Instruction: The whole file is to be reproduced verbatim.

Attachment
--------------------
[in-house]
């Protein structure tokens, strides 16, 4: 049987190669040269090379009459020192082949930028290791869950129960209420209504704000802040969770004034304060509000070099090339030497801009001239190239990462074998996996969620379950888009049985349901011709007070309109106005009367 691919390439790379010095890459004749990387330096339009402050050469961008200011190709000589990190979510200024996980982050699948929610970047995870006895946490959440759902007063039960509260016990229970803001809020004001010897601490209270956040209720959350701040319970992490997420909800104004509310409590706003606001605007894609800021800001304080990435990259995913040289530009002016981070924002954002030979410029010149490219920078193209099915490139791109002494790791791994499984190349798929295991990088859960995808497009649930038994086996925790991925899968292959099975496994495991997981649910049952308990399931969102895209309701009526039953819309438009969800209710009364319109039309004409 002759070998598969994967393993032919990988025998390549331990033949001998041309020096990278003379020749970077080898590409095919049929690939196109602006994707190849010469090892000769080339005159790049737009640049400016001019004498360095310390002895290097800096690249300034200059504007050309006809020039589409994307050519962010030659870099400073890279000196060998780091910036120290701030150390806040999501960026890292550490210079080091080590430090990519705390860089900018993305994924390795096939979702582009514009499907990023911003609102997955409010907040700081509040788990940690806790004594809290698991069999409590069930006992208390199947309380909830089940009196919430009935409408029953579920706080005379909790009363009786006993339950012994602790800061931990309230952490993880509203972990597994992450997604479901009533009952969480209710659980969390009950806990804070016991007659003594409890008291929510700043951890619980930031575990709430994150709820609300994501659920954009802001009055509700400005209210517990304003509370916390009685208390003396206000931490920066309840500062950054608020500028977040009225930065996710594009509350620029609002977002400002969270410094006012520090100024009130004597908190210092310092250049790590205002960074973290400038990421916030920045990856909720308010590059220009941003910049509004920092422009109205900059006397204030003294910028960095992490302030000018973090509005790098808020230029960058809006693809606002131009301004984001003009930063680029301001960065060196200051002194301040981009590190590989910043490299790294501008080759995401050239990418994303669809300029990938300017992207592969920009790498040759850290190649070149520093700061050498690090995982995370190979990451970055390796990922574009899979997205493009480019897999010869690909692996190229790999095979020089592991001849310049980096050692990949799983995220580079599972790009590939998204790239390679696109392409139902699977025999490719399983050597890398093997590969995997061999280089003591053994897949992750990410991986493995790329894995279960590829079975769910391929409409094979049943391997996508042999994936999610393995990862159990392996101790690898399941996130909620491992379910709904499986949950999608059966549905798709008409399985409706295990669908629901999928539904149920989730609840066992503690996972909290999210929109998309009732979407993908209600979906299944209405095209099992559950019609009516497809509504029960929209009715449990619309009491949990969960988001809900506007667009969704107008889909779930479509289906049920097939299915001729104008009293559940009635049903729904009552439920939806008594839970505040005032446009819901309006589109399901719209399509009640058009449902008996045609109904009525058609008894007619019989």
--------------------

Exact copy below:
[in-house]
């Protein structure tokens, strides 16, 4: 049987190669040269090379009459020192082949930028290791869950129960209420209504704000802040969770004034304060509000070099090339030497801009001239190239990462074998996996969620379950888009049985349901011709007070309109106005009367 691919390439790379010095890459004749990387330096339009402050050469961008200011190709000589990190979510200024996980982050699948929610970047995870006895946490959440759902007063039960509260016990229970803001809020004001010897601490209270956040209720959350701040319970992490997420909800104004509310409590706003606001605007894609800021800001304080990435990259995913040289530009002016981070924002954002030979410029010149490219920078193209099915490139791109002494790791791994499984190349798929295991990088859960995808497009649930038994086996925790991925899968292959099975496994495991997981649910049952308990399931969102895209309701009526039953819309438009969800209710009364319109039309004409 002759070998598969994967393993032919990988025998390549331990033949001998041309020096990278003379020749970077080898590409095919049929690939196109602006994707190849010469090892000769080339005159790049737009640049400016001019004498360095310390002895290097800096690249300034200059504007050309006809020039589409994307050519962010030659870099400073890279000196060998780091910036120290701030150390806040999501960026890292550490210079080091080590430090990519705390860089900018993305994924390795096939979702582009514009499907990023911003609102997955409010907040700081509040788990940690806790004594809290698991069999409590069930006992208390199947309380909830089940009196919430009935409408029953579920706080005379909790009363009786006993339950012994602790800061931990309230952490993880509203972990597994992450997604479901009533009952969480209710659980969390009950806990804070016991007659003594409890008291929510700043951890619980930031575990709430994150709820609300994501659920954009802001009055509700400005209210517990304003509370916390009685208390003396206000931490920066309840500062950054608020500028977040009225930065996710594009509350620029609002977002400002969270410094006012520090100024009130004597908190210092310092250049790590205002960074973290400038990421916030920045990856909720308010590059220009941003910049509004920092422009109205900059006397204030003294910028960095992490302030000018973090509005790098808020230029960058809006693809606002131009301004984001003009930063680029301001960065060196200051002194301040981009590190590989910043490299790294501008080759995401050239990418994303669809300029990938300017992207592969920009790498040759850290190649070149520093700061050498690090995982995370190979990451970055390796990922574009899979997205493009480019897999010869690909692996190229790999095979020089592991001849310049980096050692990949799983995220580079599972790009590939998204790239390679696109392409139902699977025999490719399983050597890398093997590969995997061999280089003591053994897949992750990410991986493995790329894995279960590829079975769910391929409409094979049943391997996508042999994936999610393995990862159990392996101790690898399941996130909620491992379910709904499986949950999608059966549905798709008409399985409706295990669908629901999928539904149920989730609840066992503690996972909290999210929109998309009732979407993908209600979906299944209405095209099992559950019609009516497809509504029960929209009715449990619309009491949990969960988001809900506007667009969704107008889909779930479509289906049920097939299915001729104008009293559940009635049903729904009552439920939806008594839970505040005032446009819901309006589109399901719209399509009640058009449902008996045609109904009525058609008894007619019989």